Purpose: As clinical genome sequencing expand its reach, understanding how individuals engage with this process are of critical importance. In this study, we aimed to describe internal engagement and its correlates among a ClinSeq cohort of adults consented to genome sequencing and receipt of results.
Methods: This study was framed using the precaution adoption process model (PAPM), in which knowledge predicts engagement and engagement predicts subsequent behaviors. Prior to receipt of sequencing results, 630 participants in the study completed a baseline survey. Engagement was assessed as the frequency with which participants thought about their participation in ClinSeq since enrollment.
Results: Results were consistent with the PAPM: those with higher genomics knowledge reported higher engagement (r = 0.13, P = 0.001) and those who were more engaged reported more frequent communication with their physicians (r = 0.28, P < 0.001) and family members (r = 0.35, P < 0.001) about ClinSeq. Characteristics of those with higher engagement included poorer overall health (r = -0.13, P = 0.002), greater seeking of health information (r = 0.16, P < 0.001), and more recent study enrollment (r = -0.21, P < 0.001).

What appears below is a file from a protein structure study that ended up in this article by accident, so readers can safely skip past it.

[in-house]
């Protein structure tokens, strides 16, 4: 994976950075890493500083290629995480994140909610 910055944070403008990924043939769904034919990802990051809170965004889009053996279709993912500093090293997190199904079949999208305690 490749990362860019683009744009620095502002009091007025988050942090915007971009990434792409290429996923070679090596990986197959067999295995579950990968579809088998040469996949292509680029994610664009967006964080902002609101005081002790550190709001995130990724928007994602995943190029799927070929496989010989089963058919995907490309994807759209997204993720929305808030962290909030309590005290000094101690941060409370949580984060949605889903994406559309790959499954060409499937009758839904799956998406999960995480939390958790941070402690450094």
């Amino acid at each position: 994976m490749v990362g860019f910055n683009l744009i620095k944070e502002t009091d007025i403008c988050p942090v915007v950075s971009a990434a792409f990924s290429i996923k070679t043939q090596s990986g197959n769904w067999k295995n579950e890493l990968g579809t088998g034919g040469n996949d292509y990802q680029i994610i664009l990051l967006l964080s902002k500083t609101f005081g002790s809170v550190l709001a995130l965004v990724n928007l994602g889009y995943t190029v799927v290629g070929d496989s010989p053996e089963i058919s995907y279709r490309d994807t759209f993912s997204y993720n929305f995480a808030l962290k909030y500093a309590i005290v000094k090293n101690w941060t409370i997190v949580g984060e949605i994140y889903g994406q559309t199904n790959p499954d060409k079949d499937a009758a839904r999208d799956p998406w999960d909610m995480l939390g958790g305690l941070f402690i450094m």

Conclusion: These data support the importance of internal engagement in communication related to genomic sequencing.Genet Med 19 1, 98-103.